Las Meninas (group)
Dated 17.8.57. on the back
Oil on canvas
194 x 260 cm
Donated by the artist, 1968
Chronologically, this work is the first in the series where Picasso produced a personal interpretation of the whole of Velázquez’s work.
The same characters as in Velázquez’s work appear here, although, with an aesthetically different form, with variations in certain elements of the composition.
On the one hand, the vertical format is substituted for the horizontal. On the other, where in Velázquez's work the figure around whom the entire composition revolves is the Infanta Margarita, in Picasso's work, the Infanta still has an essential role but so does the figure of the painter who, shown in disproportionate size and holding two palettes, takes a major role, reinforcing in this way the idea that the most important thing in the entire creation of art is the artist himself. In this way, moving towards the right of the composition, the form simplifies and the figures to the right contrast with the more elaborate figures of Velázquez and the first 'menina'.
Another major variant is the treatment of light and colour. This variation has a direct effect on the painting’s luminosity with the opening of large windows to the right which, in Velázquez’s work, remain closed. The lack of colour contrasts with this luminosity. Blacks and whites dominate the composition, whether on purpose since Picasso had used this resource before or due to the only reference he had being a large photographic blow-up in black and white. The colour would appear in the subsequent interpretations.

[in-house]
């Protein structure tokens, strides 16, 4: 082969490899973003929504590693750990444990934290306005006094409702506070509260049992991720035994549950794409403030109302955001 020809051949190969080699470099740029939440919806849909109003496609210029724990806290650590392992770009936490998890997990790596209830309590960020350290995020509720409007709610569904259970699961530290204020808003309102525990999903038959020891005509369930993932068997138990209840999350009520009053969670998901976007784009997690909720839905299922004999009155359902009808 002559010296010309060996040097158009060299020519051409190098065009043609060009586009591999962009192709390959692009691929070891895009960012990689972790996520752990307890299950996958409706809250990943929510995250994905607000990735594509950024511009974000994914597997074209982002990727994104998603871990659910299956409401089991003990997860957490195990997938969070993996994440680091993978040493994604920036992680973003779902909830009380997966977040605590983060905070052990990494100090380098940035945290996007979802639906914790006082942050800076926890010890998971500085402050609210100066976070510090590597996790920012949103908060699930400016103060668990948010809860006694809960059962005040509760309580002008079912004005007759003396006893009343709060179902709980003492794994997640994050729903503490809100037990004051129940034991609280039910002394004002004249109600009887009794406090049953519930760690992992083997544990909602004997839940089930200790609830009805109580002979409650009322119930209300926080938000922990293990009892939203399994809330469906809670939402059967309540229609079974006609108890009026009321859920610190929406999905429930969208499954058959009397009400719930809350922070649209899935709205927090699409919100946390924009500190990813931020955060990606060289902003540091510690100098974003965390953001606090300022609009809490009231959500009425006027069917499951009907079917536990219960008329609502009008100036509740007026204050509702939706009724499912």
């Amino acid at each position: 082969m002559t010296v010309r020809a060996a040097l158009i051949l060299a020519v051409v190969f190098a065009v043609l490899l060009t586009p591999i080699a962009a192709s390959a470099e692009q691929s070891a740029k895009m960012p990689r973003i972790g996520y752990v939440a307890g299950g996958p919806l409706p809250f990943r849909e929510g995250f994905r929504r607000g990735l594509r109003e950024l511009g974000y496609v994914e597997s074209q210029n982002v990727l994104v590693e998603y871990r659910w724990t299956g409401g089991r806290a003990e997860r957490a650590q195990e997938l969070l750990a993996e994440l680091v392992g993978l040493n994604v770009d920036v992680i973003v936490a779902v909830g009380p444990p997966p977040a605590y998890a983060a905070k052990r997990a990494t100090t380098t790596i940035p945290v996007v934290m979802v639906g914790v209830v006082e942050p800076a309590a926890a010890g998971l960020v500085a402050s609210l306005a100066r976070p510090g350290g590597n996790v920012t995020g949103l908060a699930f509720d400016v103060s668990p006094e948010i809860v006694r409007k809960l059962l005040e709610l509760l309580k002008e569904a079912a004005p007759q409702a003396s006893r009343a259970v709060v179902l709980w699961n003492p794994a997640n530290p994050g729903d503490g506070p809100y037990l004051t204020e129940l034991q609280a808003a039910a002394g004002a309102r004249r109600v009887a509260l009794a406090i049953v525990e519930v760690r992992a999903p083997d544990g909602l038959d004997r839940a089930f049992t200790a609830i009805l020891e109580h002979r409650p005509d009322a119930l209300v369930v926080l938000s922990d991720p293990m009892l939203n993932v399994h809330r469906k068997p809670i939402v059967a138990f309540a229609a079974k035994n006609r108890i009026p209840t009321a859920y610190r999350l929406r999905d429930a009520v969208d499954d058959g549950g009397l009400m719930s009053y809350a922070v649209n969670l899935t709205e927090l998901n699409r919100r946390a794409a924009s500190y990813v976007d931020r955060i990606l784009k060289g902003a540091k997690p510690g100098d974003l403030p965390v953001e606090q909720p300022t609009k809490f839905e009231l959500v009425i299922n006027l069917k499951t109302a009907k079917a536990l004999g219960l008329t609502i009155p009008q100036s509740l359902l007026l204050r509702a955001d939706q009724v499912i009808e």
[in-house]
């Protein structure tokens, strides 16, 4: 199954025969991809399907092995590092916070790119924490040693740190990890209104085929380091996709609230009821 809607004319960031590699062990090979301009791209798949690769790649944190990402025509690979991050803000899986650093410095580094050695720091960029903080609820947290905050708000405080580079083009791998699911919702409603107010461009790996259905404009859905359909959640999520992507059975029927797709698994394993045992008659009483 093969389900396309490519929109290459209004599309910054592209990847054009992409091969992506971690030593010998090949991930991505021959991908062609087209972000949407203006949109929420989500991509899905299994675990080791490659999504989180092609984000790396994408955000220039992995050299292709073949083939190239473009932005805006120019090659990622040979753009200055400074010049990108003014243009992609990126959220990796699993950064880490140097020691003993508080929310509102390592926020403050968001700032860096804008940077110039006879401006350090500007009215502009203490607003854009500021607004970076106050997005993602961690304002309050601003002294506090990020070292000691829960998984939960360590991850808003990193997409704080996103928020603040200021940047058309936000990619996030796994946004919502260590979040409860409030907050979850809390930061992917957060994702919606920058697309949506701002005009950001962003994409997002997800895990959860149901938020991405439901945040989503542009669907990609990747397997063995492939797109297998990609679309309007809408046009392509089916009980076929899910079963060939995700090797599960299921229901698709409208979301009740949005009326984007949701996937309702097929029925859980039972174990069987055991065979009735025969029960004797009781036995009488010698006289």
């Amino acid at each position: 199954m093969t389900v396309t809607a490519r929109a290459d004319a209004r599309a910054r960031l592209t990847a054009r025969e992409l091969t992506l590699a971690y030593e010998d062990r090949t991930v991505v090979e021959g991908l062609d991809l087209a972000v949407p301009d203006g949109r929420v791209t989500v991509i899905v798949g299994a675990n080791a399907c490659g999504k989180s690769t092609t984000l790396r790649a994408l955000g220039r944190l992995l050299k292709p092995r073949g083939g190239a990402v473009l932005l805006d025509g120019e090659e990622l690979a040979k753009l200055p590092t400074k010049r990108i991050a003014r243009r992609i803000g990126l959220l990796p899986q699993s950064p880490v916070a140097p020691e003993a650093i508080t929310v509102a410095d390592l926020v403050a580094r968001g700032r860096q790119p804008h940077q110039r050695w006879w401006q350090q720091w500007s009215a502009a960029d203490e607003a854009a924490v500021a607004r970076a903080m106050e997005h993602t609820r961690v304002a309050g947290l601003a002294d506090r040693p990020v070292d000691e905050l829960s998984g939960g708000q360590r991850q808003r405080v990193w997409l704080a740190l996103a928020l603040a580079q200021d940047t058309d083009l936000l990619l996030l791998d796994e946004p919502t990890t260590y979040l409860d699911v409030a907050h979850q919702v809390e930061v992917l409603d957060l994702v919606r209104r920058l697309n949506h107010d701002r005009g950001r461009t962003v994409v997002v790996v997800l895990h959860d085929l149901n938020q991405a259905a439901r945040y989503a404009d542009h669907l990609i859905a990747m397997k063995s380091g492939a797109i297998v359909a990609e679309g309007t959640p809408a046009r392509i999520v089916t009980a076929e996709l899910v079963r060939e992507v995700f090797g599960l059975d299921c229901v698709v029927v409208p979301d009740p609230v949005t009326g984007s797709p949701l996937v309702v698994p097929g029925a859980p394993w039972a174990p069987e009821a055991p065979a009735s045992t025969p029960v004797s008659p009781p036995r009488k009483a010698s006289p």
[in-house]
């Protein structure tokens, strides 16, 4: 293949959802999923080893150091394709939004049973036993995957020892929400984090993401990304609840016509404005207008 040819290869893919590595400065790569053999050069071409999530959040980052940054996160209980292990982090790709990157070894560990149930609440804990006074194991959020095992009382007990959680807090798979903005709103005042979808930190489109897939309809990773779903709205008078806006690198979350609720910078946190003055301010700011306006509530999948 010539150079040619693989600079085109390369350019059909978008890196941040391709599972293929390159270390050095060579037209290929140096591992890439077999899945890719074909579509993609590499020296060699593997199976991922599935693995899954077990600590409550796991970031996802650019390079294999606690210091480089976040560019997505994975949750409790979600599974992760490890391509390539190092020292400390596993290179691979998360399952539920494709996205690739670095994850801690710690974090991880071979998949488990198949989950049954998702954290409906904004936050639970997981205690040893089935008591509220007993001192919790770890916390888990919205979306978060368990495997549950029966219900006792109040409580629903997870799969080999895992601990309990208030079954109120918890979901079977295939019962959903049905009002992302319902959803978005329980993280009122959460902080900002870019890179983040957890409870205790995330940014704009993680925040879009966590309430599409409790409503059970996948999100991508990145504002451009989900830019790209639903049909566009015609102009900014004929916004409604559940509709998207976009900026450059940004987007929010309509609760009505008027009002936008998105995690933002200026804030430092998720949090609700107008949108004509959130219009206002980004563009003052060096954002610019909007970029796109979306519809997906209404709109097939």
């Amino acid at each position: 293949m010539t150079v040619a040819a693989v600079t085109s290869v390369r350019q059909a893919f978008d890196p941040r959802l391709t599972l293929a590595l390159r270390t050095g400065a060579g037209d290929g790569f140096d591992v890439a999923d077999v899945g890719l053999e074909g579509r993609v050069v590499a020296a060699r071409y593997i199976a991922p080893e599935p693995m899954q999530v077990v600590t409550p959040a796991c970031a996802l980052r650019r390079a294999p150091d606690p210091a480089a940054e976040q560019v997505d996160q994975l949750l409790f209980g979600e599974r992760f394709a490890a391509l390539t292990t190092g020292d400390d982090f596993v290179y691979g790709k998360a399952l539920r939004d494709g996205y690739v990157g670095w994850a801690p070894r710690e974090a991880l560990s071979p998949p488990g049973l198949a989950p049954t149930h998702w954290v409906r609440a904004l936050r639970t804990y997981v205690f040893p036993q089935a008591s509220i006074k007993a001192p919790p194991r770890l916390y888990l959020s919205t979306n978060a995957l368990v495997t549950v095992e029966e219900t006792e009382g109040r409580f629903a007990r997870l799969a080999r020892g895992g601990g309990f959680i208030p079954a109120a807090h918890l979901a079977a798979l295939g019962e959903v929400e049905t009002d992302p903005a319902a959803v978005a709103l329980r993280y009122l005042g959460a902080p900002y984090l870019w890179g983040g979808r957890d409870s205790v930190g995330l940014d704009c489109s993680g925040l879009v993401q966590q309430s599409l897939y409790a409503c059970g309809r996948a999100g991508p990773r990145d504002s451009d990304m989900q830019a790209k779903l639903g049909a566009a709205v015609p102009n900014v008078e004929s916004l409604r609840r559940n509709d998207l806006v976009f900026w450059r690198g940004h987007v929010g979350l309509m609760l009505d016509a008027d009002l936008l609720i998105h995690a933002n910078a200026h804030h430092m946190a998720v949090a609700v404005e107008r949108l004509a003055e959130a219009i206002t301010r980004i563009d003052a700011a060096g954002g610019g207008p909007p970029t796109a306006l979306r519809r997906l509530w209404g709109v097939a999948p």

The dog also appears, although the mastiff of Velázquez is substituted by Lump, the basset Picasso had at La Californie.
Las Meninas Series
(MPB 70.433 a 70.489)
In just five months of intense work, between 17th August and 30th December 1957, Picasso carried out an exhaustive analysis, reinterpretation and recreation of Las Meninas by Velázquez. The Suite of 58 works Picasso donated to the Museu Picasso in 1968 comprises
- 44 interpretations inspired on Velázquez’s painting – studies of heads, detached figures, groups of characters and different interpretations of the ensemble